BCC Field
Meta-Data Extraction
Translated Text

With the Lexbe eDiscovery platform, your search is faster and more complete than with any other index on the market. For more information on how indexing works watch our webinar Best Practices to Avoid Missing Evidence in Large Document Reviews, part of the Lexbe eDiscovery Webinar Series.

Exploring FRCP Rule 37(e) and Avoiding Spoliation Sanctions

In a recent eDiscovery webinar, Avoiding Spoliation Sanctions in 2017 Under New FRCP Amendments, the Honorable Xavier Rodriguez spoke with Lexbe CEO, Gene Albert regarding the intricacies of Rule 37(e). Judge Rodriguez offered insight into how courts are interpreting Rule 37(e), and how the amendment has changed the landscape for attorneys with regard to data loss and sanctions.

Prior to the FRCP’s 2015 amendments to Rule 37(e) courts were inconsistent in how they imposed sanctions due to lost data. As a result, many attorneys, fearing consequences, opted for a “save it all” approach when a preservation letter landed in their laps. With the growth of data and the high cost of storage, the “save it all” approach became prohibitively expensive.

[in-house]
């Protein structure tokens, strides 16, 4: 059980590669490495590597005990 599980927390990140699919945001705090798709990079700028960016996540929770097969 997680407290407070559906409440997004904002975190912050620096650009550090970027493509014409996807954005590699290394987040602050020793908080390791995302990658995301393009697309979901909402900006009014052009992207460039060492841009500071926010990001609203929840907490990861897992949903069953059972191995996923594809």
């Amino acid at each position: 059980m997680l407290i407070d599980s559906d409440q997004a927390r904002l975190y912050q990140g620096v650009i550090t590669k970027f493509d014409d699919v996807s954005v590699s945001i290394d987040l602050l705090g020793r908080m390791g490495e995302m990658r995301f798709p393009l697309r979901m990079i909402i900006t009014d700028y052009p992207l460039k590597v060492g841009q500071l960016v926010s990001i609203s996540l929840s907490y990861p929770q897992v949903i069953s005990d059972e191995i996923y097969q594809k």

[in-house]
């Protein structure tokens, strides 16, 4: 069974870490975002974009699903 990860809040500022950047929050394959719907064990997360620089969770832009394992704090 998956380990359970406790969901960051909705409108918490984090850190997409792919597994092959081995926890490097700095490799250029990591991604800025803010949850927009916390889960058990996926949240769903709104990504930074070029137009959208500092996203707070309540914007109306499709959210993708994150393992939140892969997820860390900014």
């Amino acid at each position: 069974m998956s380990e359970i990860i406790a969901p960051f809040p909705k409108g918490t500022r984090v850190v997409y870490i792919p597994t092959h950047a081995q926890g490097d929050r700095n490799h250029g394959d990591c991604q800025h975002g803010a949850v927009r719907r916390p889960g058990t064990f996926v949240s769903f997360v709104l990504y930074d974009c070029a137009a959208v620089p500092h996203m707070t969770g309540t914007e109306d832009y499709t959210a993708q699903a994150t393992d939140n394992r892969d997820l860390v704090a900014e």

Given the expense of managing preservation combined with the inconsistent application of sanctions, the FRCP’s 2015 amendments to Rule 37(e) aimed to address the “excessive efforts and money” spent on preservation and also provide a framework in which to evaluate actual damages resulting from lost data.

In the webinar discussion, Judge Rodriguez explained that the FRCP advisory committee suggests that courts consider “proportionality” across the entire spectrum of Rule 37(e). The committee notes for the rule suggest that courts look at the parties’ technical sophistication, their resources, and the weight of the ESI to the claim or defense when considering the appropriate and proportionate remedy.

With proportionality in mind, Judge Rodriguez suggests that a court needs to ask three questions before determining whether there is cause for prejudice (see infographic).

In making this determination, a court will seek to determine how relevant the data loss is to the case and a proportional remedy to the party experiencing prejudice. Remedies could include requiring additional depositions at the spoliating party’s expense or the preclusion of evidence (preventing the spoliating party from entering evidence).

In the webinar, Judge Rodriguez emphasized that intent to deprive must be deliberate. Negligence, even gross negligence, does not necessarily meet the strict requirement of actual intent. If, however, intent is found, the court has three options from which to choose: (A) “presume that the lost information was unfavorable to the party;” (B) “instruct the jury that it may or must presume the information was unfavorable to the party;” or (C) “dismiss the action or enter a default judgment.”

For more information, watch the recorded webinar on-demand: Avoiding Spoliation Sanctions in 2017 Under New FRCP Amendments.